‘Like so many people who are not religious, I have often felt offended by the misguided notion that people require a religious faith to provide their moral compass in order to lead a good life. Reason, decency, tolerance, empathy and hope are human traits that we should aspire to, not because we seek reward of eternal life or because we fear the punishment of a supernatural being, but because they define our humanity. Only in recent years have I come to appreciate that all those qualities I have tried to espouse are precisely what defines Humanism.

Written By: British Humanist Association
continue to source article at humanism.org.uk

10 COMMENTS

  1. Congratulations, Jim! May your term be rewarding for you and for the Association.

    I hope you don’t mind me quoting you:

    “Reason, decency, tolerance, empathy and hope are human traits that we
    should aspire to, not because we seek reward of eternal life or because
    we fear the punishment of a supernatural being, but because they define
    our humanity.”

    Well said.

  2. It’s good to see such a well known well respected scientist take up this position.

    It also shows that religious parentage, does not have to be an obstruction to scientific or Humanist views.

  3. Also Jim (if I may) is much less divisive politically. I’ve no idea of Jim’s party politics, and I don’t want to know. But the current association of atheism with the left – although a caricature or at best a partial truth – is not helpful. For evidence, I cite the Guardian comments from Polly Toynbee’s latest column which can be found on RD.net here http://richarddawkins.net/news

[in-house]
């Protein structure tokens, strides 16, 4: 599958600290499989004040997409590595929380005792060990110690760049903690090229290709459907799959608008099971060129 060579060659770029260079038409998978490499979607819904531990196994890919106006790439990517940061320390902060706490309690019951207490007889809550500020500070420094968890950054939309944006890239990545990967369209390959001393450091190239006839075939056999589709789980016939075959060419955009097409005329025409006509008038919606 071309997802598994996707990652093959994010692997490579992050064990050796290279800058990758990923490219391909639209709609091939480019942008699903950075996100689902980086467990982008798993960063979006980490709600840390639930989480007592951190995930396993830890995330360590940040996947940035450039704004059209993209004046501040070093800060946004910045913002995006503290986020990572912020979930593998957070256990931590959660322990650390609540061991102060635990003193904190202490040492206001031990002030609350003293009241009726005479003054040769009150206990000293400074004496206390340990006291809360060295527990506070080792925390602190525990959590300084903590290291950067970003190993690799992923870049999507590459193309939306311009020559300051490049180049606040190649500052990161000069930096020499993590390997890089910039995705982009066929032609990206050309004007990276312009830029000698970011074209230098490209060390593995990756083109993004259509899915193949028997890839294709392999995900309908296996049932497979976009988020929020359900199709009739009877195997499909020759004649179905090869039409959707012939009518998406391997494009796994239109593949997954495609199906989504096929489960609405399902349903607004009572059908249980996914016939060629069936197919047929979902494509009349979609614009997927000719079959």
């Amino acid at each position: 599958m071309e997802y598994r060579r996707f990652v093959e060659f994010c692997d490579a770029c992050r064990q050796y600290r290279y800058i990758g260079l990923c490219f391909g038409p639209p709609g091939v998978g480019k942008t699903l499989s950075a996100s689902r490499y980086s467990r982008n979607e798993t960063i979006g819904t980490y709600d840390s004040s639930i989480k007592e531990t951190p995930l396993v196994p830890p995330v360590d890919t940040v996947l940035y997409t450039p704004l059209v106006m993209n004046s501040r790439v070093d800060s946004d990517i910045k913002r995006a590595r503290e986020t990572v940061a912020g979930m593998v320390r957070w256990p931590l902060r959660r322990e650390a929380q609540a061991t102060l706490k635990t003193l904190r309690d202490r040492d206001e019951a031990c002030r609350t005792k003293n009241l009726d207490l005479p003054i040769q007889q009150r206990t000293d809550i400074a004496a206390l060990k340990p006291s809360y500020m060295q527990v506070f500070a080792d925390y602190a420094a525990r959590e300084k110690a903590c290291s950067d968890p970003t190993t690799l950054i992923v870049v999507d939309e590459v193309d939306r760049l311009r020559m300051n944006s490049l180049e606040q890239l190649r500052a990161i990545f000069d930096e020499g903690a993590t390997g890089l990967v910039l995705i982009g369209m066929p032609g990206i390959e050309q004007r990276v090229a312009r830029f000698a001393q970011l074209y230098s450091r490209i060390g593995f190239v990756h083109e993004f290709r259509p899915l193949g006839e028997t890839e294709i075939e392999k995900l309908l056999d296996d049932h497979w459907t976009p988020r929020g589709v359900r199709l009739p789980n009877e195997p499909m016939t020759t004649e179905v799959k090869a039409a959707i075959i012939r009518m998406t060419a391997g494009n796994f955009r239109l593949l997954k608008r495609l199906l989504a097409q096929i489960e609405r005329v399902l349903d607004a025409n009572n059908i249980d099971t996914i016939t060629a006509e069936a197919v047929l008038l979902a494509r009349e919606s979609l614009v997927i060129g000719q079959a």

4. I’ve long been an admirer of Jim Al-Khalili, he is one of the finest contemporary communicators of science.

    Congratulations to Professor Al-Khalili.

    The BHA have chosen well, a good communicator is what humanism needs today.

    Peace.

  5. An excellent appointment  –  congratulations professor!  –  really looking forward to hearing you on humanist issues as well as your continued (I hope) wonderful books and TV series.

  6. To quote Polly:

    “Liberated by knowing the here and now is all there is, humanists are
    optimists, certain that our destiny rests in our own hands. That’s why
    most humanists are natural social democrats, not conservatives.”

    I’d suggest that most atheists are probably humanists. As an atheist/humanist, conservative/right-wing political parties hold little attraction for me, as most, if not all, are